Tuesday, July 28, 2009

Blast from the Past Tuesday : On the Naming of Plants

Do you ever think back to all those posts you've written, especially those which were your favourites, and wonder how many people still read them? I do. And so for the next few weeks I'm going to be "reviving" an old post, from at least a year ago, every Tuesday. If you'd like to join in and do the same - and it doesn't have to be on Tuesday - just leave a comment below with a link to your blog so that everyone can find you.

This week's Blast from the Past post comes from January 2008.

If there's a plant which I find easy to grow, it's Epipremnum aureum, commonly known as Hunter's Robe. That's the plant in the photo.

If that last paragraph had you reaching for the comment button to tell me I got it wrong - hold on. How about Scindapsus aureus, Pothos aureus and Raphidophora aurea? Oh, and as a common name, Devil's Ivy, Taro Vine or Silver Vine. Or Golden Pothos. Or Ceylon Ivy. Or my favourite - Centipede Tongavine. Yep, all the same plant.

I don't have a problem with the common names - it's fairly obvious that each region will decide its own name for a plant and more than one may filter through to common use. But why four official botanical names?

Well, according to the Royal Horticultural Society they're not actually all official, only one is. The others are referred to as "synonyms". And the reason for the alternatives is much the same as the reason for the difference in common names - before the era of global communication, botanists working in different parts of the world would often give "official" names to plants, unaware the plant had already been classified and named by someone else. Occasionally two different people might even manage to give the same name to two different plants.

So someone has to decide which name to use. The rule used to be that whichever name was given earliest won. But that occasionally meant that a name which had become more generally used lost out. So common sense now sometimes prevails and a later, but more widely used name is given official status.

The other reason that alternative names may exist is that sometimes they've just got it wrong, classifying a species under the wrong genus, so that the name has later been changed. Forget Coleus, for instance. It's now Solenostemon.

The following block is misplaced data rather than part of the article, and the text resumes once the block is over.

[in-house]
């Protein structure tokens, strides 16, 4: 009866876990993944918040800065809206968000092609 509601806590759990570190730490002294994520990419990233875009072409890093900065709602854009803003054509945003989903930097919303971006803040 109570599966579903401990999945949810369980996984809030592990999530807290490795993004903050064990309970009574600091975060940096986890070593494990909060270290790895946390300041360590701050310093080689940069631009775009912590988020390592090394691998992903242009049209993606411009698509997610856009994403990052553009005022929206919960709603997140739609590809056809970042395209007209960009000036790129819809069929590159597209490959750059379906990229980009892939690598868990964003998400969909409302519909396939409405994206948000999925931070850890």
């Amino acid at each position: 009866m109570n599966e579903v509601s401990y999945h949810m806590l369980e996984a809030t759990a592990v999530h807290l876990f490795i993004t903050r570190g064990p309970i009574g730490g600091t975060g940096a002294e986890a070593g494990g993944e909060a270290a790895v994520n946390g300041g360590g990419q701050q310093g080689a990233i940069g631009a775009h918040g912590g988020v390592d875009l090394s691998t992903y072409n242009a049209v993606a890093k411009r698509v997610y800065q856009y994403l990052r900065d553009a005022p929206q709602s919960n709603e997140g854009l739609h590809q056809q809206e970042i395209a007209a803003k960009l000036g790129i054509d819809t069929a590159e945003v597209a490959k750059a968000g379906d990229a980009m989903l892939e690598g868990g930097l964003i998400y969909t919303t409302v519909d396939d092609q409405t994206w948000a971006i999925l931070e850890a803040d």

Again, common sense will sometimes prevail and the taxonomists (the people responsible for classifying plants) will sometimes let us keep the more common name, even when a change of genus is concerned. We were saved from Freesia becoming Anomatheca, for instance. Phew!

And then there was the case of chrysanthemums. In 1989 it was decided that the genus name should be changed to --- umm, er, what was it again? Doesn't matter. It didn't catch on, and at a recent International Botanical Congress (which is where they decide these things), they gave in and changed it back again.

Now personally, it took me a couple of minutes to get my brain around Solenostemon. I typed solestemon, solestenum and a couple of other variants before I just gave up and copied it out letter by letter.
I think I may just stick with Coleus ...


mindspace said...

Hello there,
I have been enjoying your garden tales for last one week.. perhaps this is my first comment.. Just wanted to say that in India we call this one as 'money plant' :)

I love it, mom had it growing on a huge wall when i was a kid. I grow it in water as well as soil pot.


Janet, The Queen of Seaford said...

I try to stay with the botanical names-- too many common names go with multiple plants.

Autumn Belle said...

This is an interesting and very informative post, Sue. Over here, we like to call this plant the money plant due to its evergreen nature and juicy leaves.

Anonymous said...

I'm with you on Coleus -- so much easier. The plant you've highlighted was always called a Golden Pothos in our house -- it grew at an impressive rate. :)

I like your idea of reviving older posts!

Jan said...

Coleus will do for me!

Scattered Gardener said...

A very good idea - I enjoyed this post the first time round and it was well worth revisiting. It occurs to me now, the reason I can never remember the name of this plant, when I kept one for years back in the 80s, is that everyone I asked told me something different!

Sue Swift said...

Thanks to everyone for commenting. Oddly, what I've always known as the "money plant" is something quite different - crassula ovata, which I posted about a while back. If you want to see it, just enter the name into the search box at the top of the post page.

Annie in Austin said...

This post was fun to see, Sue - never knew what we called Pothos had so many names! I've killed it a few times but think that feat would be more impressive if I had knocked off a Centipede Tongavine. The taxonomists may change the names, but can't make them live.

Money plant? That's Lunaria annua in my world ;-]

Annie at the Transplantable Rose

Related Posts with Thumbnails